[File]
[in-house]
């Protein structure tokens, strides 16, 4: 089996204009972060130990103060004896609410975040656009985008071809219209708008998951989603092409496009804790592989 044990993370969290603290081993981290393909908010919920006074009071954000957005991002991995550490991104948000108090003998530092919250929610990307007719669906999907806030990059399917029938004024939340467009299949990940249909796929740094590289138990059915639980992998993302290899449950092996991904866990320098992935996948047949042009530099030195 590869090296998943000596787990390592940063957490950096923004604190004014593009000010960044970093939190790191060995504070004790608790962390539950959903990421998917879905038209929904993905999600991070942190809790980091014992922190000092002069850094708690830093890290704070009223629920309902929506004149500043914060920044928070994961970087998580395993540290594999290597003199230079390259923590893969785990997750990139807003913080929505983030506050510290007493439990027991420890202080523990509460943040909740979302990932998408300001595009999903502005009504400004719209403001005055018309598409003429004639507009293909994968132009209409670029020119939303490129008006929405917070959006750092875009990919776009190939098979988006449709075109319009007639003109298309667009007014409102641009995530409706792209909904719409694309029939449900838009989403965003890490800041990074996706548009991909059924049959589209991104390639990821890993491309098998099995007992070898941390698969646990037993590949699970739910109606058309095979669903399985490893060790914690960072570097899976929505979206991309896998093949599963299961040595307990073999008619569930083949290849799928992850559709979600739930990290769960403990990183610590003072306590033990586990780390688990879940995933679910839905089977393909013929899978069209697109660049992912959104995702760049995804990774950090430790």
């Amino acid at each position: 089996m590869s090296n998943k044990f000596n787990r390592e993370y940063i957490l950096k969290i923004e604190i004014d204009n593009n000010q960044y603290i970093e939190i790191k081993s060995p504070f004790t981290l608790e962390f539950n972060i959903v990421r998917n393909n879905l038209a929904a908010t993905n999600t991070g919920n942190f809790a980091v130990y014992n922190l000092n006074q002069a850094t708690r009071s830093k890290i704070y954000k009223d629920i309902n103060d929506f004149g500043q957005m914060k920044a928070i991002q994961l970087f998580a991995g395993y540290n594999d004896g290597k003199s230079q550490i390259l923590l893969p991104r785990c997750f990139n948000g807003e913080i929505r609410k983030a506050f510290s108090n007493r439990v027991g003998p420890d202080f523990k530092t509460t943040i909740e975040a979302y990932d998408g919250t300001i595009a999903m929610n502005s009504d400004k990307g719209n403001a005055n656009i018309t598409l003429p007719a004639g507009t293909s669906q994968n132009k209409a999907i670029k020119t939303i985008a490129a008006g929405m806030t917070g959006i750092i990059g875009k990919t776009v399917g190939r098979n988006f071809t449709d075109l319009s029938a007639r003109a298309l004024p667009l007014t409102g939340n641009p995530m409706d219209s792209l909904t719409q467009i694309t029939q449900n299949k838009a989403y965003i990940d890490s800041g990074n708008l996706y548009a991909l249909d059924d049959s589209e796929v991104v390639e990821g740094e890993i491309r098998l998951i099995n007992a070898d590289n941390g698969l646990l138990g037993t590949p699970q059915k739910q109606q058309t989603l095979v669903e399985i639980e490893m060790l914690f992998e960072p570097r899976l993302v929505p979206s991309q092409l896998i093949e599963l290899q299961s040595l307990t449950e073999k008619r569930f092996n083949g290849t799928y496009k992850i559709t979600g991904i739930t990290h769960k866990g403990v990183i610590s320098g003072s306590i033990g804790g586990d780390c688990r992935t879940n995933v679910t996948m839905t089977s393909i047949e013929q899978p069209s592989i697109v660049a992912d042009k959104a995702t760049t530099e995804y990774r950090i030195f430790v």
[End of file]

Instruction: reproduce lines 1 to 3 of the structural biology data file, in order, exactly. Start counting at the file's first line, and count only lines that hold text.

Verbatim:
[in-house]
């Protein structure tokens, strides 16, 4: 089996204009972060130990103060004896609410975040656009985008071809219209708008998951989603092409496009804790592989 044990993370969290603290081993981290393909908010919920006074009071954000957005991002991995550490991104948000108090003998530092919250929610990307007719669906999907806030990059399917029938004024939340467009299949990940249909796929740094590289138990059915639980992998993302290899449950092996991904866990320098992935996948047949042009530099030195 590869090296998943000596787990390592940063957490950096923004604190004014593009000010960044970093939190790191060995504070004790608790962390539950959903990421998917879905038209929904993905999600991070942190809790980091014992922190000092002069850094708690830093890290704070009223629920309902929506004149500043914060920044928070994961970087998580395993540290594999290597003199230079390259923590893969785990997750990139807003913080929505983030506050510290007493439990027991420890202080523990509460943040909740979302990932998408300001595009999903502005009504400004719209403001005055018309598409003429004639507009293909994968132009209409670029020119939303490129008006929405917070959006750092875009990919776009190939098979988006449709075109319009007639003109298309667009007014409102641009995530409706792209909904719409694309029939449900838009989403965003890490800041990074996706548009991909059924049959589209991104390639990821890993491309098998099995007992070898941390698969646990037993590949699970739910109606058309095979669903399985490893060790914690960072570097899976929505979206991309896998093949599963299961040595307990073999008619569930083949290849799928992850559709979600739930990290769960403990990183610590003072306590033990586990780390688990879940995933679910839905089977393909013929899978069209697109660049992912959104995702760049995804990774950090430790």
């Amino acid at each position: 089996m590869s090296n998943k044990f000596n787990r390592e993370y940063i957490l950096k969290i923004e604190i004014d204009n593009n000010q960044y603290i970093e939190i790191k081993s060995p504070f004790t981290l608790e962390f539950n972060i959903v990421r998917n393909n879905l038209a929904a908010t993905n999600t991070g919920n942190f809790a980091v130990y014992n922190l000092n006074q002069a850094t708690r009071s830093k890290i704070y954000k009223d629920i309902n103060d929506f004149g500043q957005m914060k920044a928070i991002q994961l970087f998580a991995g395993y540290n594999d004896g290597k003199s230079q550490i390259l923590l893969p991104r785990c997750f990139n948000g807003e913080i929505r609410k983030a506050f510290s108090n007493r439990v027991g003998p420890d202080f523990k530092t509460t943040i909740e975040a979302y990932d998408g919250t300001i595009a999903m929610n502005s009504d400004k990307g719209n403001a005055n656009i018309t598409l003429p007719a004639g507009t293909s669906q994968n132009k209409a999907i670029k020119t939303i985008a490129a008006g929405m806030t917070g959006i750092i990059g875009k990919t776009v399917g190939r098979n988006f071809t449709d075109l319009s029938a007639r003109a298309l004024p667009l007014t409102g939340n641009p995530m409706d219209s792209l909904t719409q467009i694309t029939q449900n299949k838009a989403y965003i990940d890490s800041g990074n708008l996706y548009a991909l249909d059924d049959s589209e796929v991104v390639e990821g740094e890993i491309r098998l998951i099995n007992a070898d590289n941390g698969l646990l138990g037993t590949p699970q059915k739910q109606q058309t989603l095979v669903e399985i639980e490893m060790l914690f992998e960072p570097r899976l993302v929505p979206s991309q092409l896998i093949e599963l290899q299961s040595l307990t449950e073999k008619r569930f092996n083949g290849t799928y496009k992850i559709t979600g991904i739930t990290h769960k866990g403990v990183i610590s320098g003072s306590i033990g804790g586990d780390c688990r992935t879940n995933v679910t996948m839905t089977s393909i047949e013929q899978p069209s592989i697109v660049a992912d042009k959104a995702t760049t530099e995804y990774r950090i030195f430790v």